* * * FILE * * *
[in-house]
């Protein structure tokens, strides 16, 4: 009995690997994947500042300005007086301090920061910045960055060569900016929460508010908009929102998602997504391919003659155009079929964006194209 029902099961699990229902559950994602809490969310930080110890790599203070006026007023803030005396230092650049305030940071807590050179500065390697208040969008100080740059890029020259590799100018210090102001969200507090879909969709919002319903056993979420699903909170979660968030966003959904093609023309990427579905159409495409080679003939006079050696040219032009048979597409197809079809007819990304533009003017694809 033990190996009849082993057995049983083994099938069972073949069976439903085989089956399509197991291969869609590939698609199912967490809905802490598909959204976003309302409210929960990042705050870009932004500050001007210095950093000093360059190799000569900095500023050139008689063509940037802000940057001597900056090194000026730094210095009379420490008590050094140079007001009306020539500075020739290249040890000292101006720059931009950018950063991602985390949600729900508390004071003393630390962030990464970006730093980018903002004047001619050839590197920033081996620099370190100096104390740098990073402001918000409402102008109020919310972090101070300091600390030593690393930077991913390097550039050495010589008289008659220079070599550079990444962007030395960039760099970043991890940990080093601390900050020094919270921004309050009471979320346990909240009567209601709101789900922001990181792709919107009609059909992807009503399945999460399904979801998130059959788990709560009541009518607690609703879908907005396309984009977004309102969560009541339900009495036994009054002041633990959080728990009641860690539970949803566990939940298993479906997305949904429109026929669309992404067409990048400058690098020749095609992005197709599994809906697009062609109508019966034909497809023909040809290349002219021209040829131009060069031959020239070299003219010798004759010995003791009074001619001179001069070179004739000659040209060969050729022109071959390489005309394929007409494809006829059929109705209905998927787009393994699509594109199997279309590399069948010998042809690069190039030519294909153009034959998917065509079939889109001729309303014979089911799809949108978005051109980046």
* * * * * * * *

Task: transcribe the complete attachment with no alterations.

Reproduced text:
[in-house]
């Protein structure tokens, strides 16, 4: 009995690997994947500042300005007086301090920061910045960055060569900016929460508010908009929102998602997504391919003659155009079929964006194209 029902099961699990229902559950994602809490969310930080110890790599203070006026007023803030005396230092650049305030940071807590050179500065390697208040969008100080740059890029020259590799100018210090102001969200507090879909969709919002319903056993979420699903909170979660968030966003959904093609023309990427579905159409495409080679003939006079050696040219032009048979597409197809079809007819990304533009003017694809 033990190996009849082993057995049983083994099938069972073949069976439903085989089956399509197991291969869609590939698609199912967490809905802490598909959204976003309302409210929960990042705050870009932004500050001007210095950093000093360059190799000569900095500023050139008689063509940037802000940057001597900056090194000026730094210095009379420490008590050094140079007001009306020539500075020739290249040890000292101006720059931009950018950063991602985390949600729900508390004071003393630390962030990464970006730093980018903002004047001619050839590197920033081996620099370190100096104390740098990073402001918000409402102008109020919310972090101070300091600390030593690393930077991913390097550039050495010589008289008659220079070599550079990444962007030395960039760099970043991890940990080093601390900050020094919270921004309050009471979320346990909240009567209601709101789900922001990181792709919107009609059909992807009503399945999460399904979801998130059959788990709560009541009518607690609703879908907005396309984009977004309102969560009541339900009495036994009054002041633990959080728990009641860690539970949803566990939940298993479906997305949904429109026929669309992404067409990048400058690098020749095609992005197709599994809906697009062609109508019966034909497809023909040809290349002219021209040829131009060069031959020239070299003219010798004759010995003791009074001619001179001069070179004739000659040209060969050729022109071959390489005309394929007409494809006829059929109705209905998927787009393994699509594109199997279309590399069948010998042809690069190039030519294909153009034959998917065509079939889109001729309303014979089911799809949108978005051109980046």